But — as Susannah Black wrote so brilliantly last week for Mere Orthodoxy about a certain neo-Nietzschean bodybuilder — you cannot both be a Christian and believe that the ouroboros of violent nature is all there is, or all there was meant to be. As Christians we understand that nature’s cruelty is inextricable from human fallenness, that the eating of meat, like the barrenness of earth, are not part of God’s first vision of human life, not part of the abundance of our Edenic life, in which no satisfaction of our rightly-ordered desire caused any being pain or death. That is not to say that Christianity demands vegetarianism — I don’t think that, for what it’s worth — but rather that any aesthetic posture of meat-eating, or any other form of “natural” violence, as a necessary part of an ancient and therefore purer world is doomed to fail from a Christian standpoint.
The very weirdness of Christianity — and I do believe it’s weird — is rooted in the idea that Christ both subverts and perfects that which we understand as the natural. He comes back from the dead — unnatural indeed! He destroys earthly hierarchies! He comes into Jerusalem on an ass. Weirder still — we are meant to eat his flesh and drink his blood: a reimagining of carnivorous feasting as the participation in a sacrifice designed to destroy violence altogether. (It’s not totally incomprehensible that pagans in the time of the early Church worried that Christians might in fact be cannibals).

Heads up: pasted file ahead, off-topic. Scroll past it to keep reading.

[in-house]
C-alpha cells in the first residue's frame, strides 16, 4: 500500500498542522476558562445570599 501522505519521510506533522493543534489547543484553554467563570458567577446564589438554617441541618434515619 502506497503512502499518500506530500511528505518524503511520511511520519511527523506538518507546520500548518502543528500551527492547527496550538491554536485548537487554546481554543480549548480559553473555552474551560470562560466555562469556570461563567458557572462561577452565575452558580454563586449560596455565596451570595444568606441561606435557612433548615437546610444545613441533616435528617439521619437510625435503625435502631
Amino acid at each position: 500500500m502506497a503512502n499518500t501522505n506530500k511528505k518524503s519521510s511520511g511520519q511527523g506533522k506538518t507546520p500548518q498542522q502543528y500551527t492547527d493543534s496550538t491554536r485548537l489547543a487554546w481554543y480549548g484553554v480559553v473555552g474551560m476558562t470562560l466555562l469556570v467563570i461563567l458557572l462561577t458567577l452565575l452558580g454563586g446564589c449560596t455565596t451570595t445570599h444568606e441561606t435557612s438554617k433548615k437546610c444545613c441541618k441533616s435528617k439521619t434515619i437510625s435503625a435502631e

The weirdness of Christian doctrine, in other words, is rooted neither in gnostic asceticism nor in violent vitalism, worshipping nature, in all its terrible impersonality, for its own sake. Rather, we understand Christ not as denying or celebrating but rather redeeming nature: restoring it to what it was meant to be, if sin had not entered the picture. He shows us, in other words, what nature ought to be. There is something more primal than the primal, and it does not require us to harden our hearts to death — of human or of animal alike.
Perhaps ironically, the relative restrictions on my diet have not made me closed off to the world in the way I’d feared. Without the instinctive pressure to structure meals around animal proteins, I found myself enjoying food — and, to an even greater extent — understanding my own enjoyment of food, beyond the binary (perceived) categories of “healthy” (light meats, fish) and “unhealthy” (everything else). With less of a sense of what I enjoyed, or remembered enjoying in the past, I chose both cuisines and specific dishes less familiar to me, at times relishing the surprise of whatever vegetarian option was available for its own sake.
I’m not, for what it’s worth, the world’s strictest vegetarian — nor even, properly speaking, a vegetarian at all. I eat all manner of fish, for starters. I will eat meat on a few rare occasions: for instance, in someone’s home if someone has inadvertently cooked it for me, or for a larger group of which I am part. Or if my mother, with whom I share fond childhood culinary memories, orders a meat-containing dish she enjoys, I will try a bite or two in order to maintain that tradition. I want to always accept hospitality from those I care for. But my taste for meat, like so many of the tastes I used to have when atavism appealed to me, has vanished. A bloody steak, however abstractly aesthetic, no longer thrills me. (And, for what it’s worth, I feel significantly less guilty around cows).
Unnatural it may be — and even a little bit cringe; but in the vision of nature I now have, where the lion and lamb lie down together, and where the dead come back to life, it fits perfectly.
Note to our readers: this is the last essay in our Symposium on Animals. Expect regular essays on a range of topics in the coming months and a call for submissions for our next symposium in the autumn.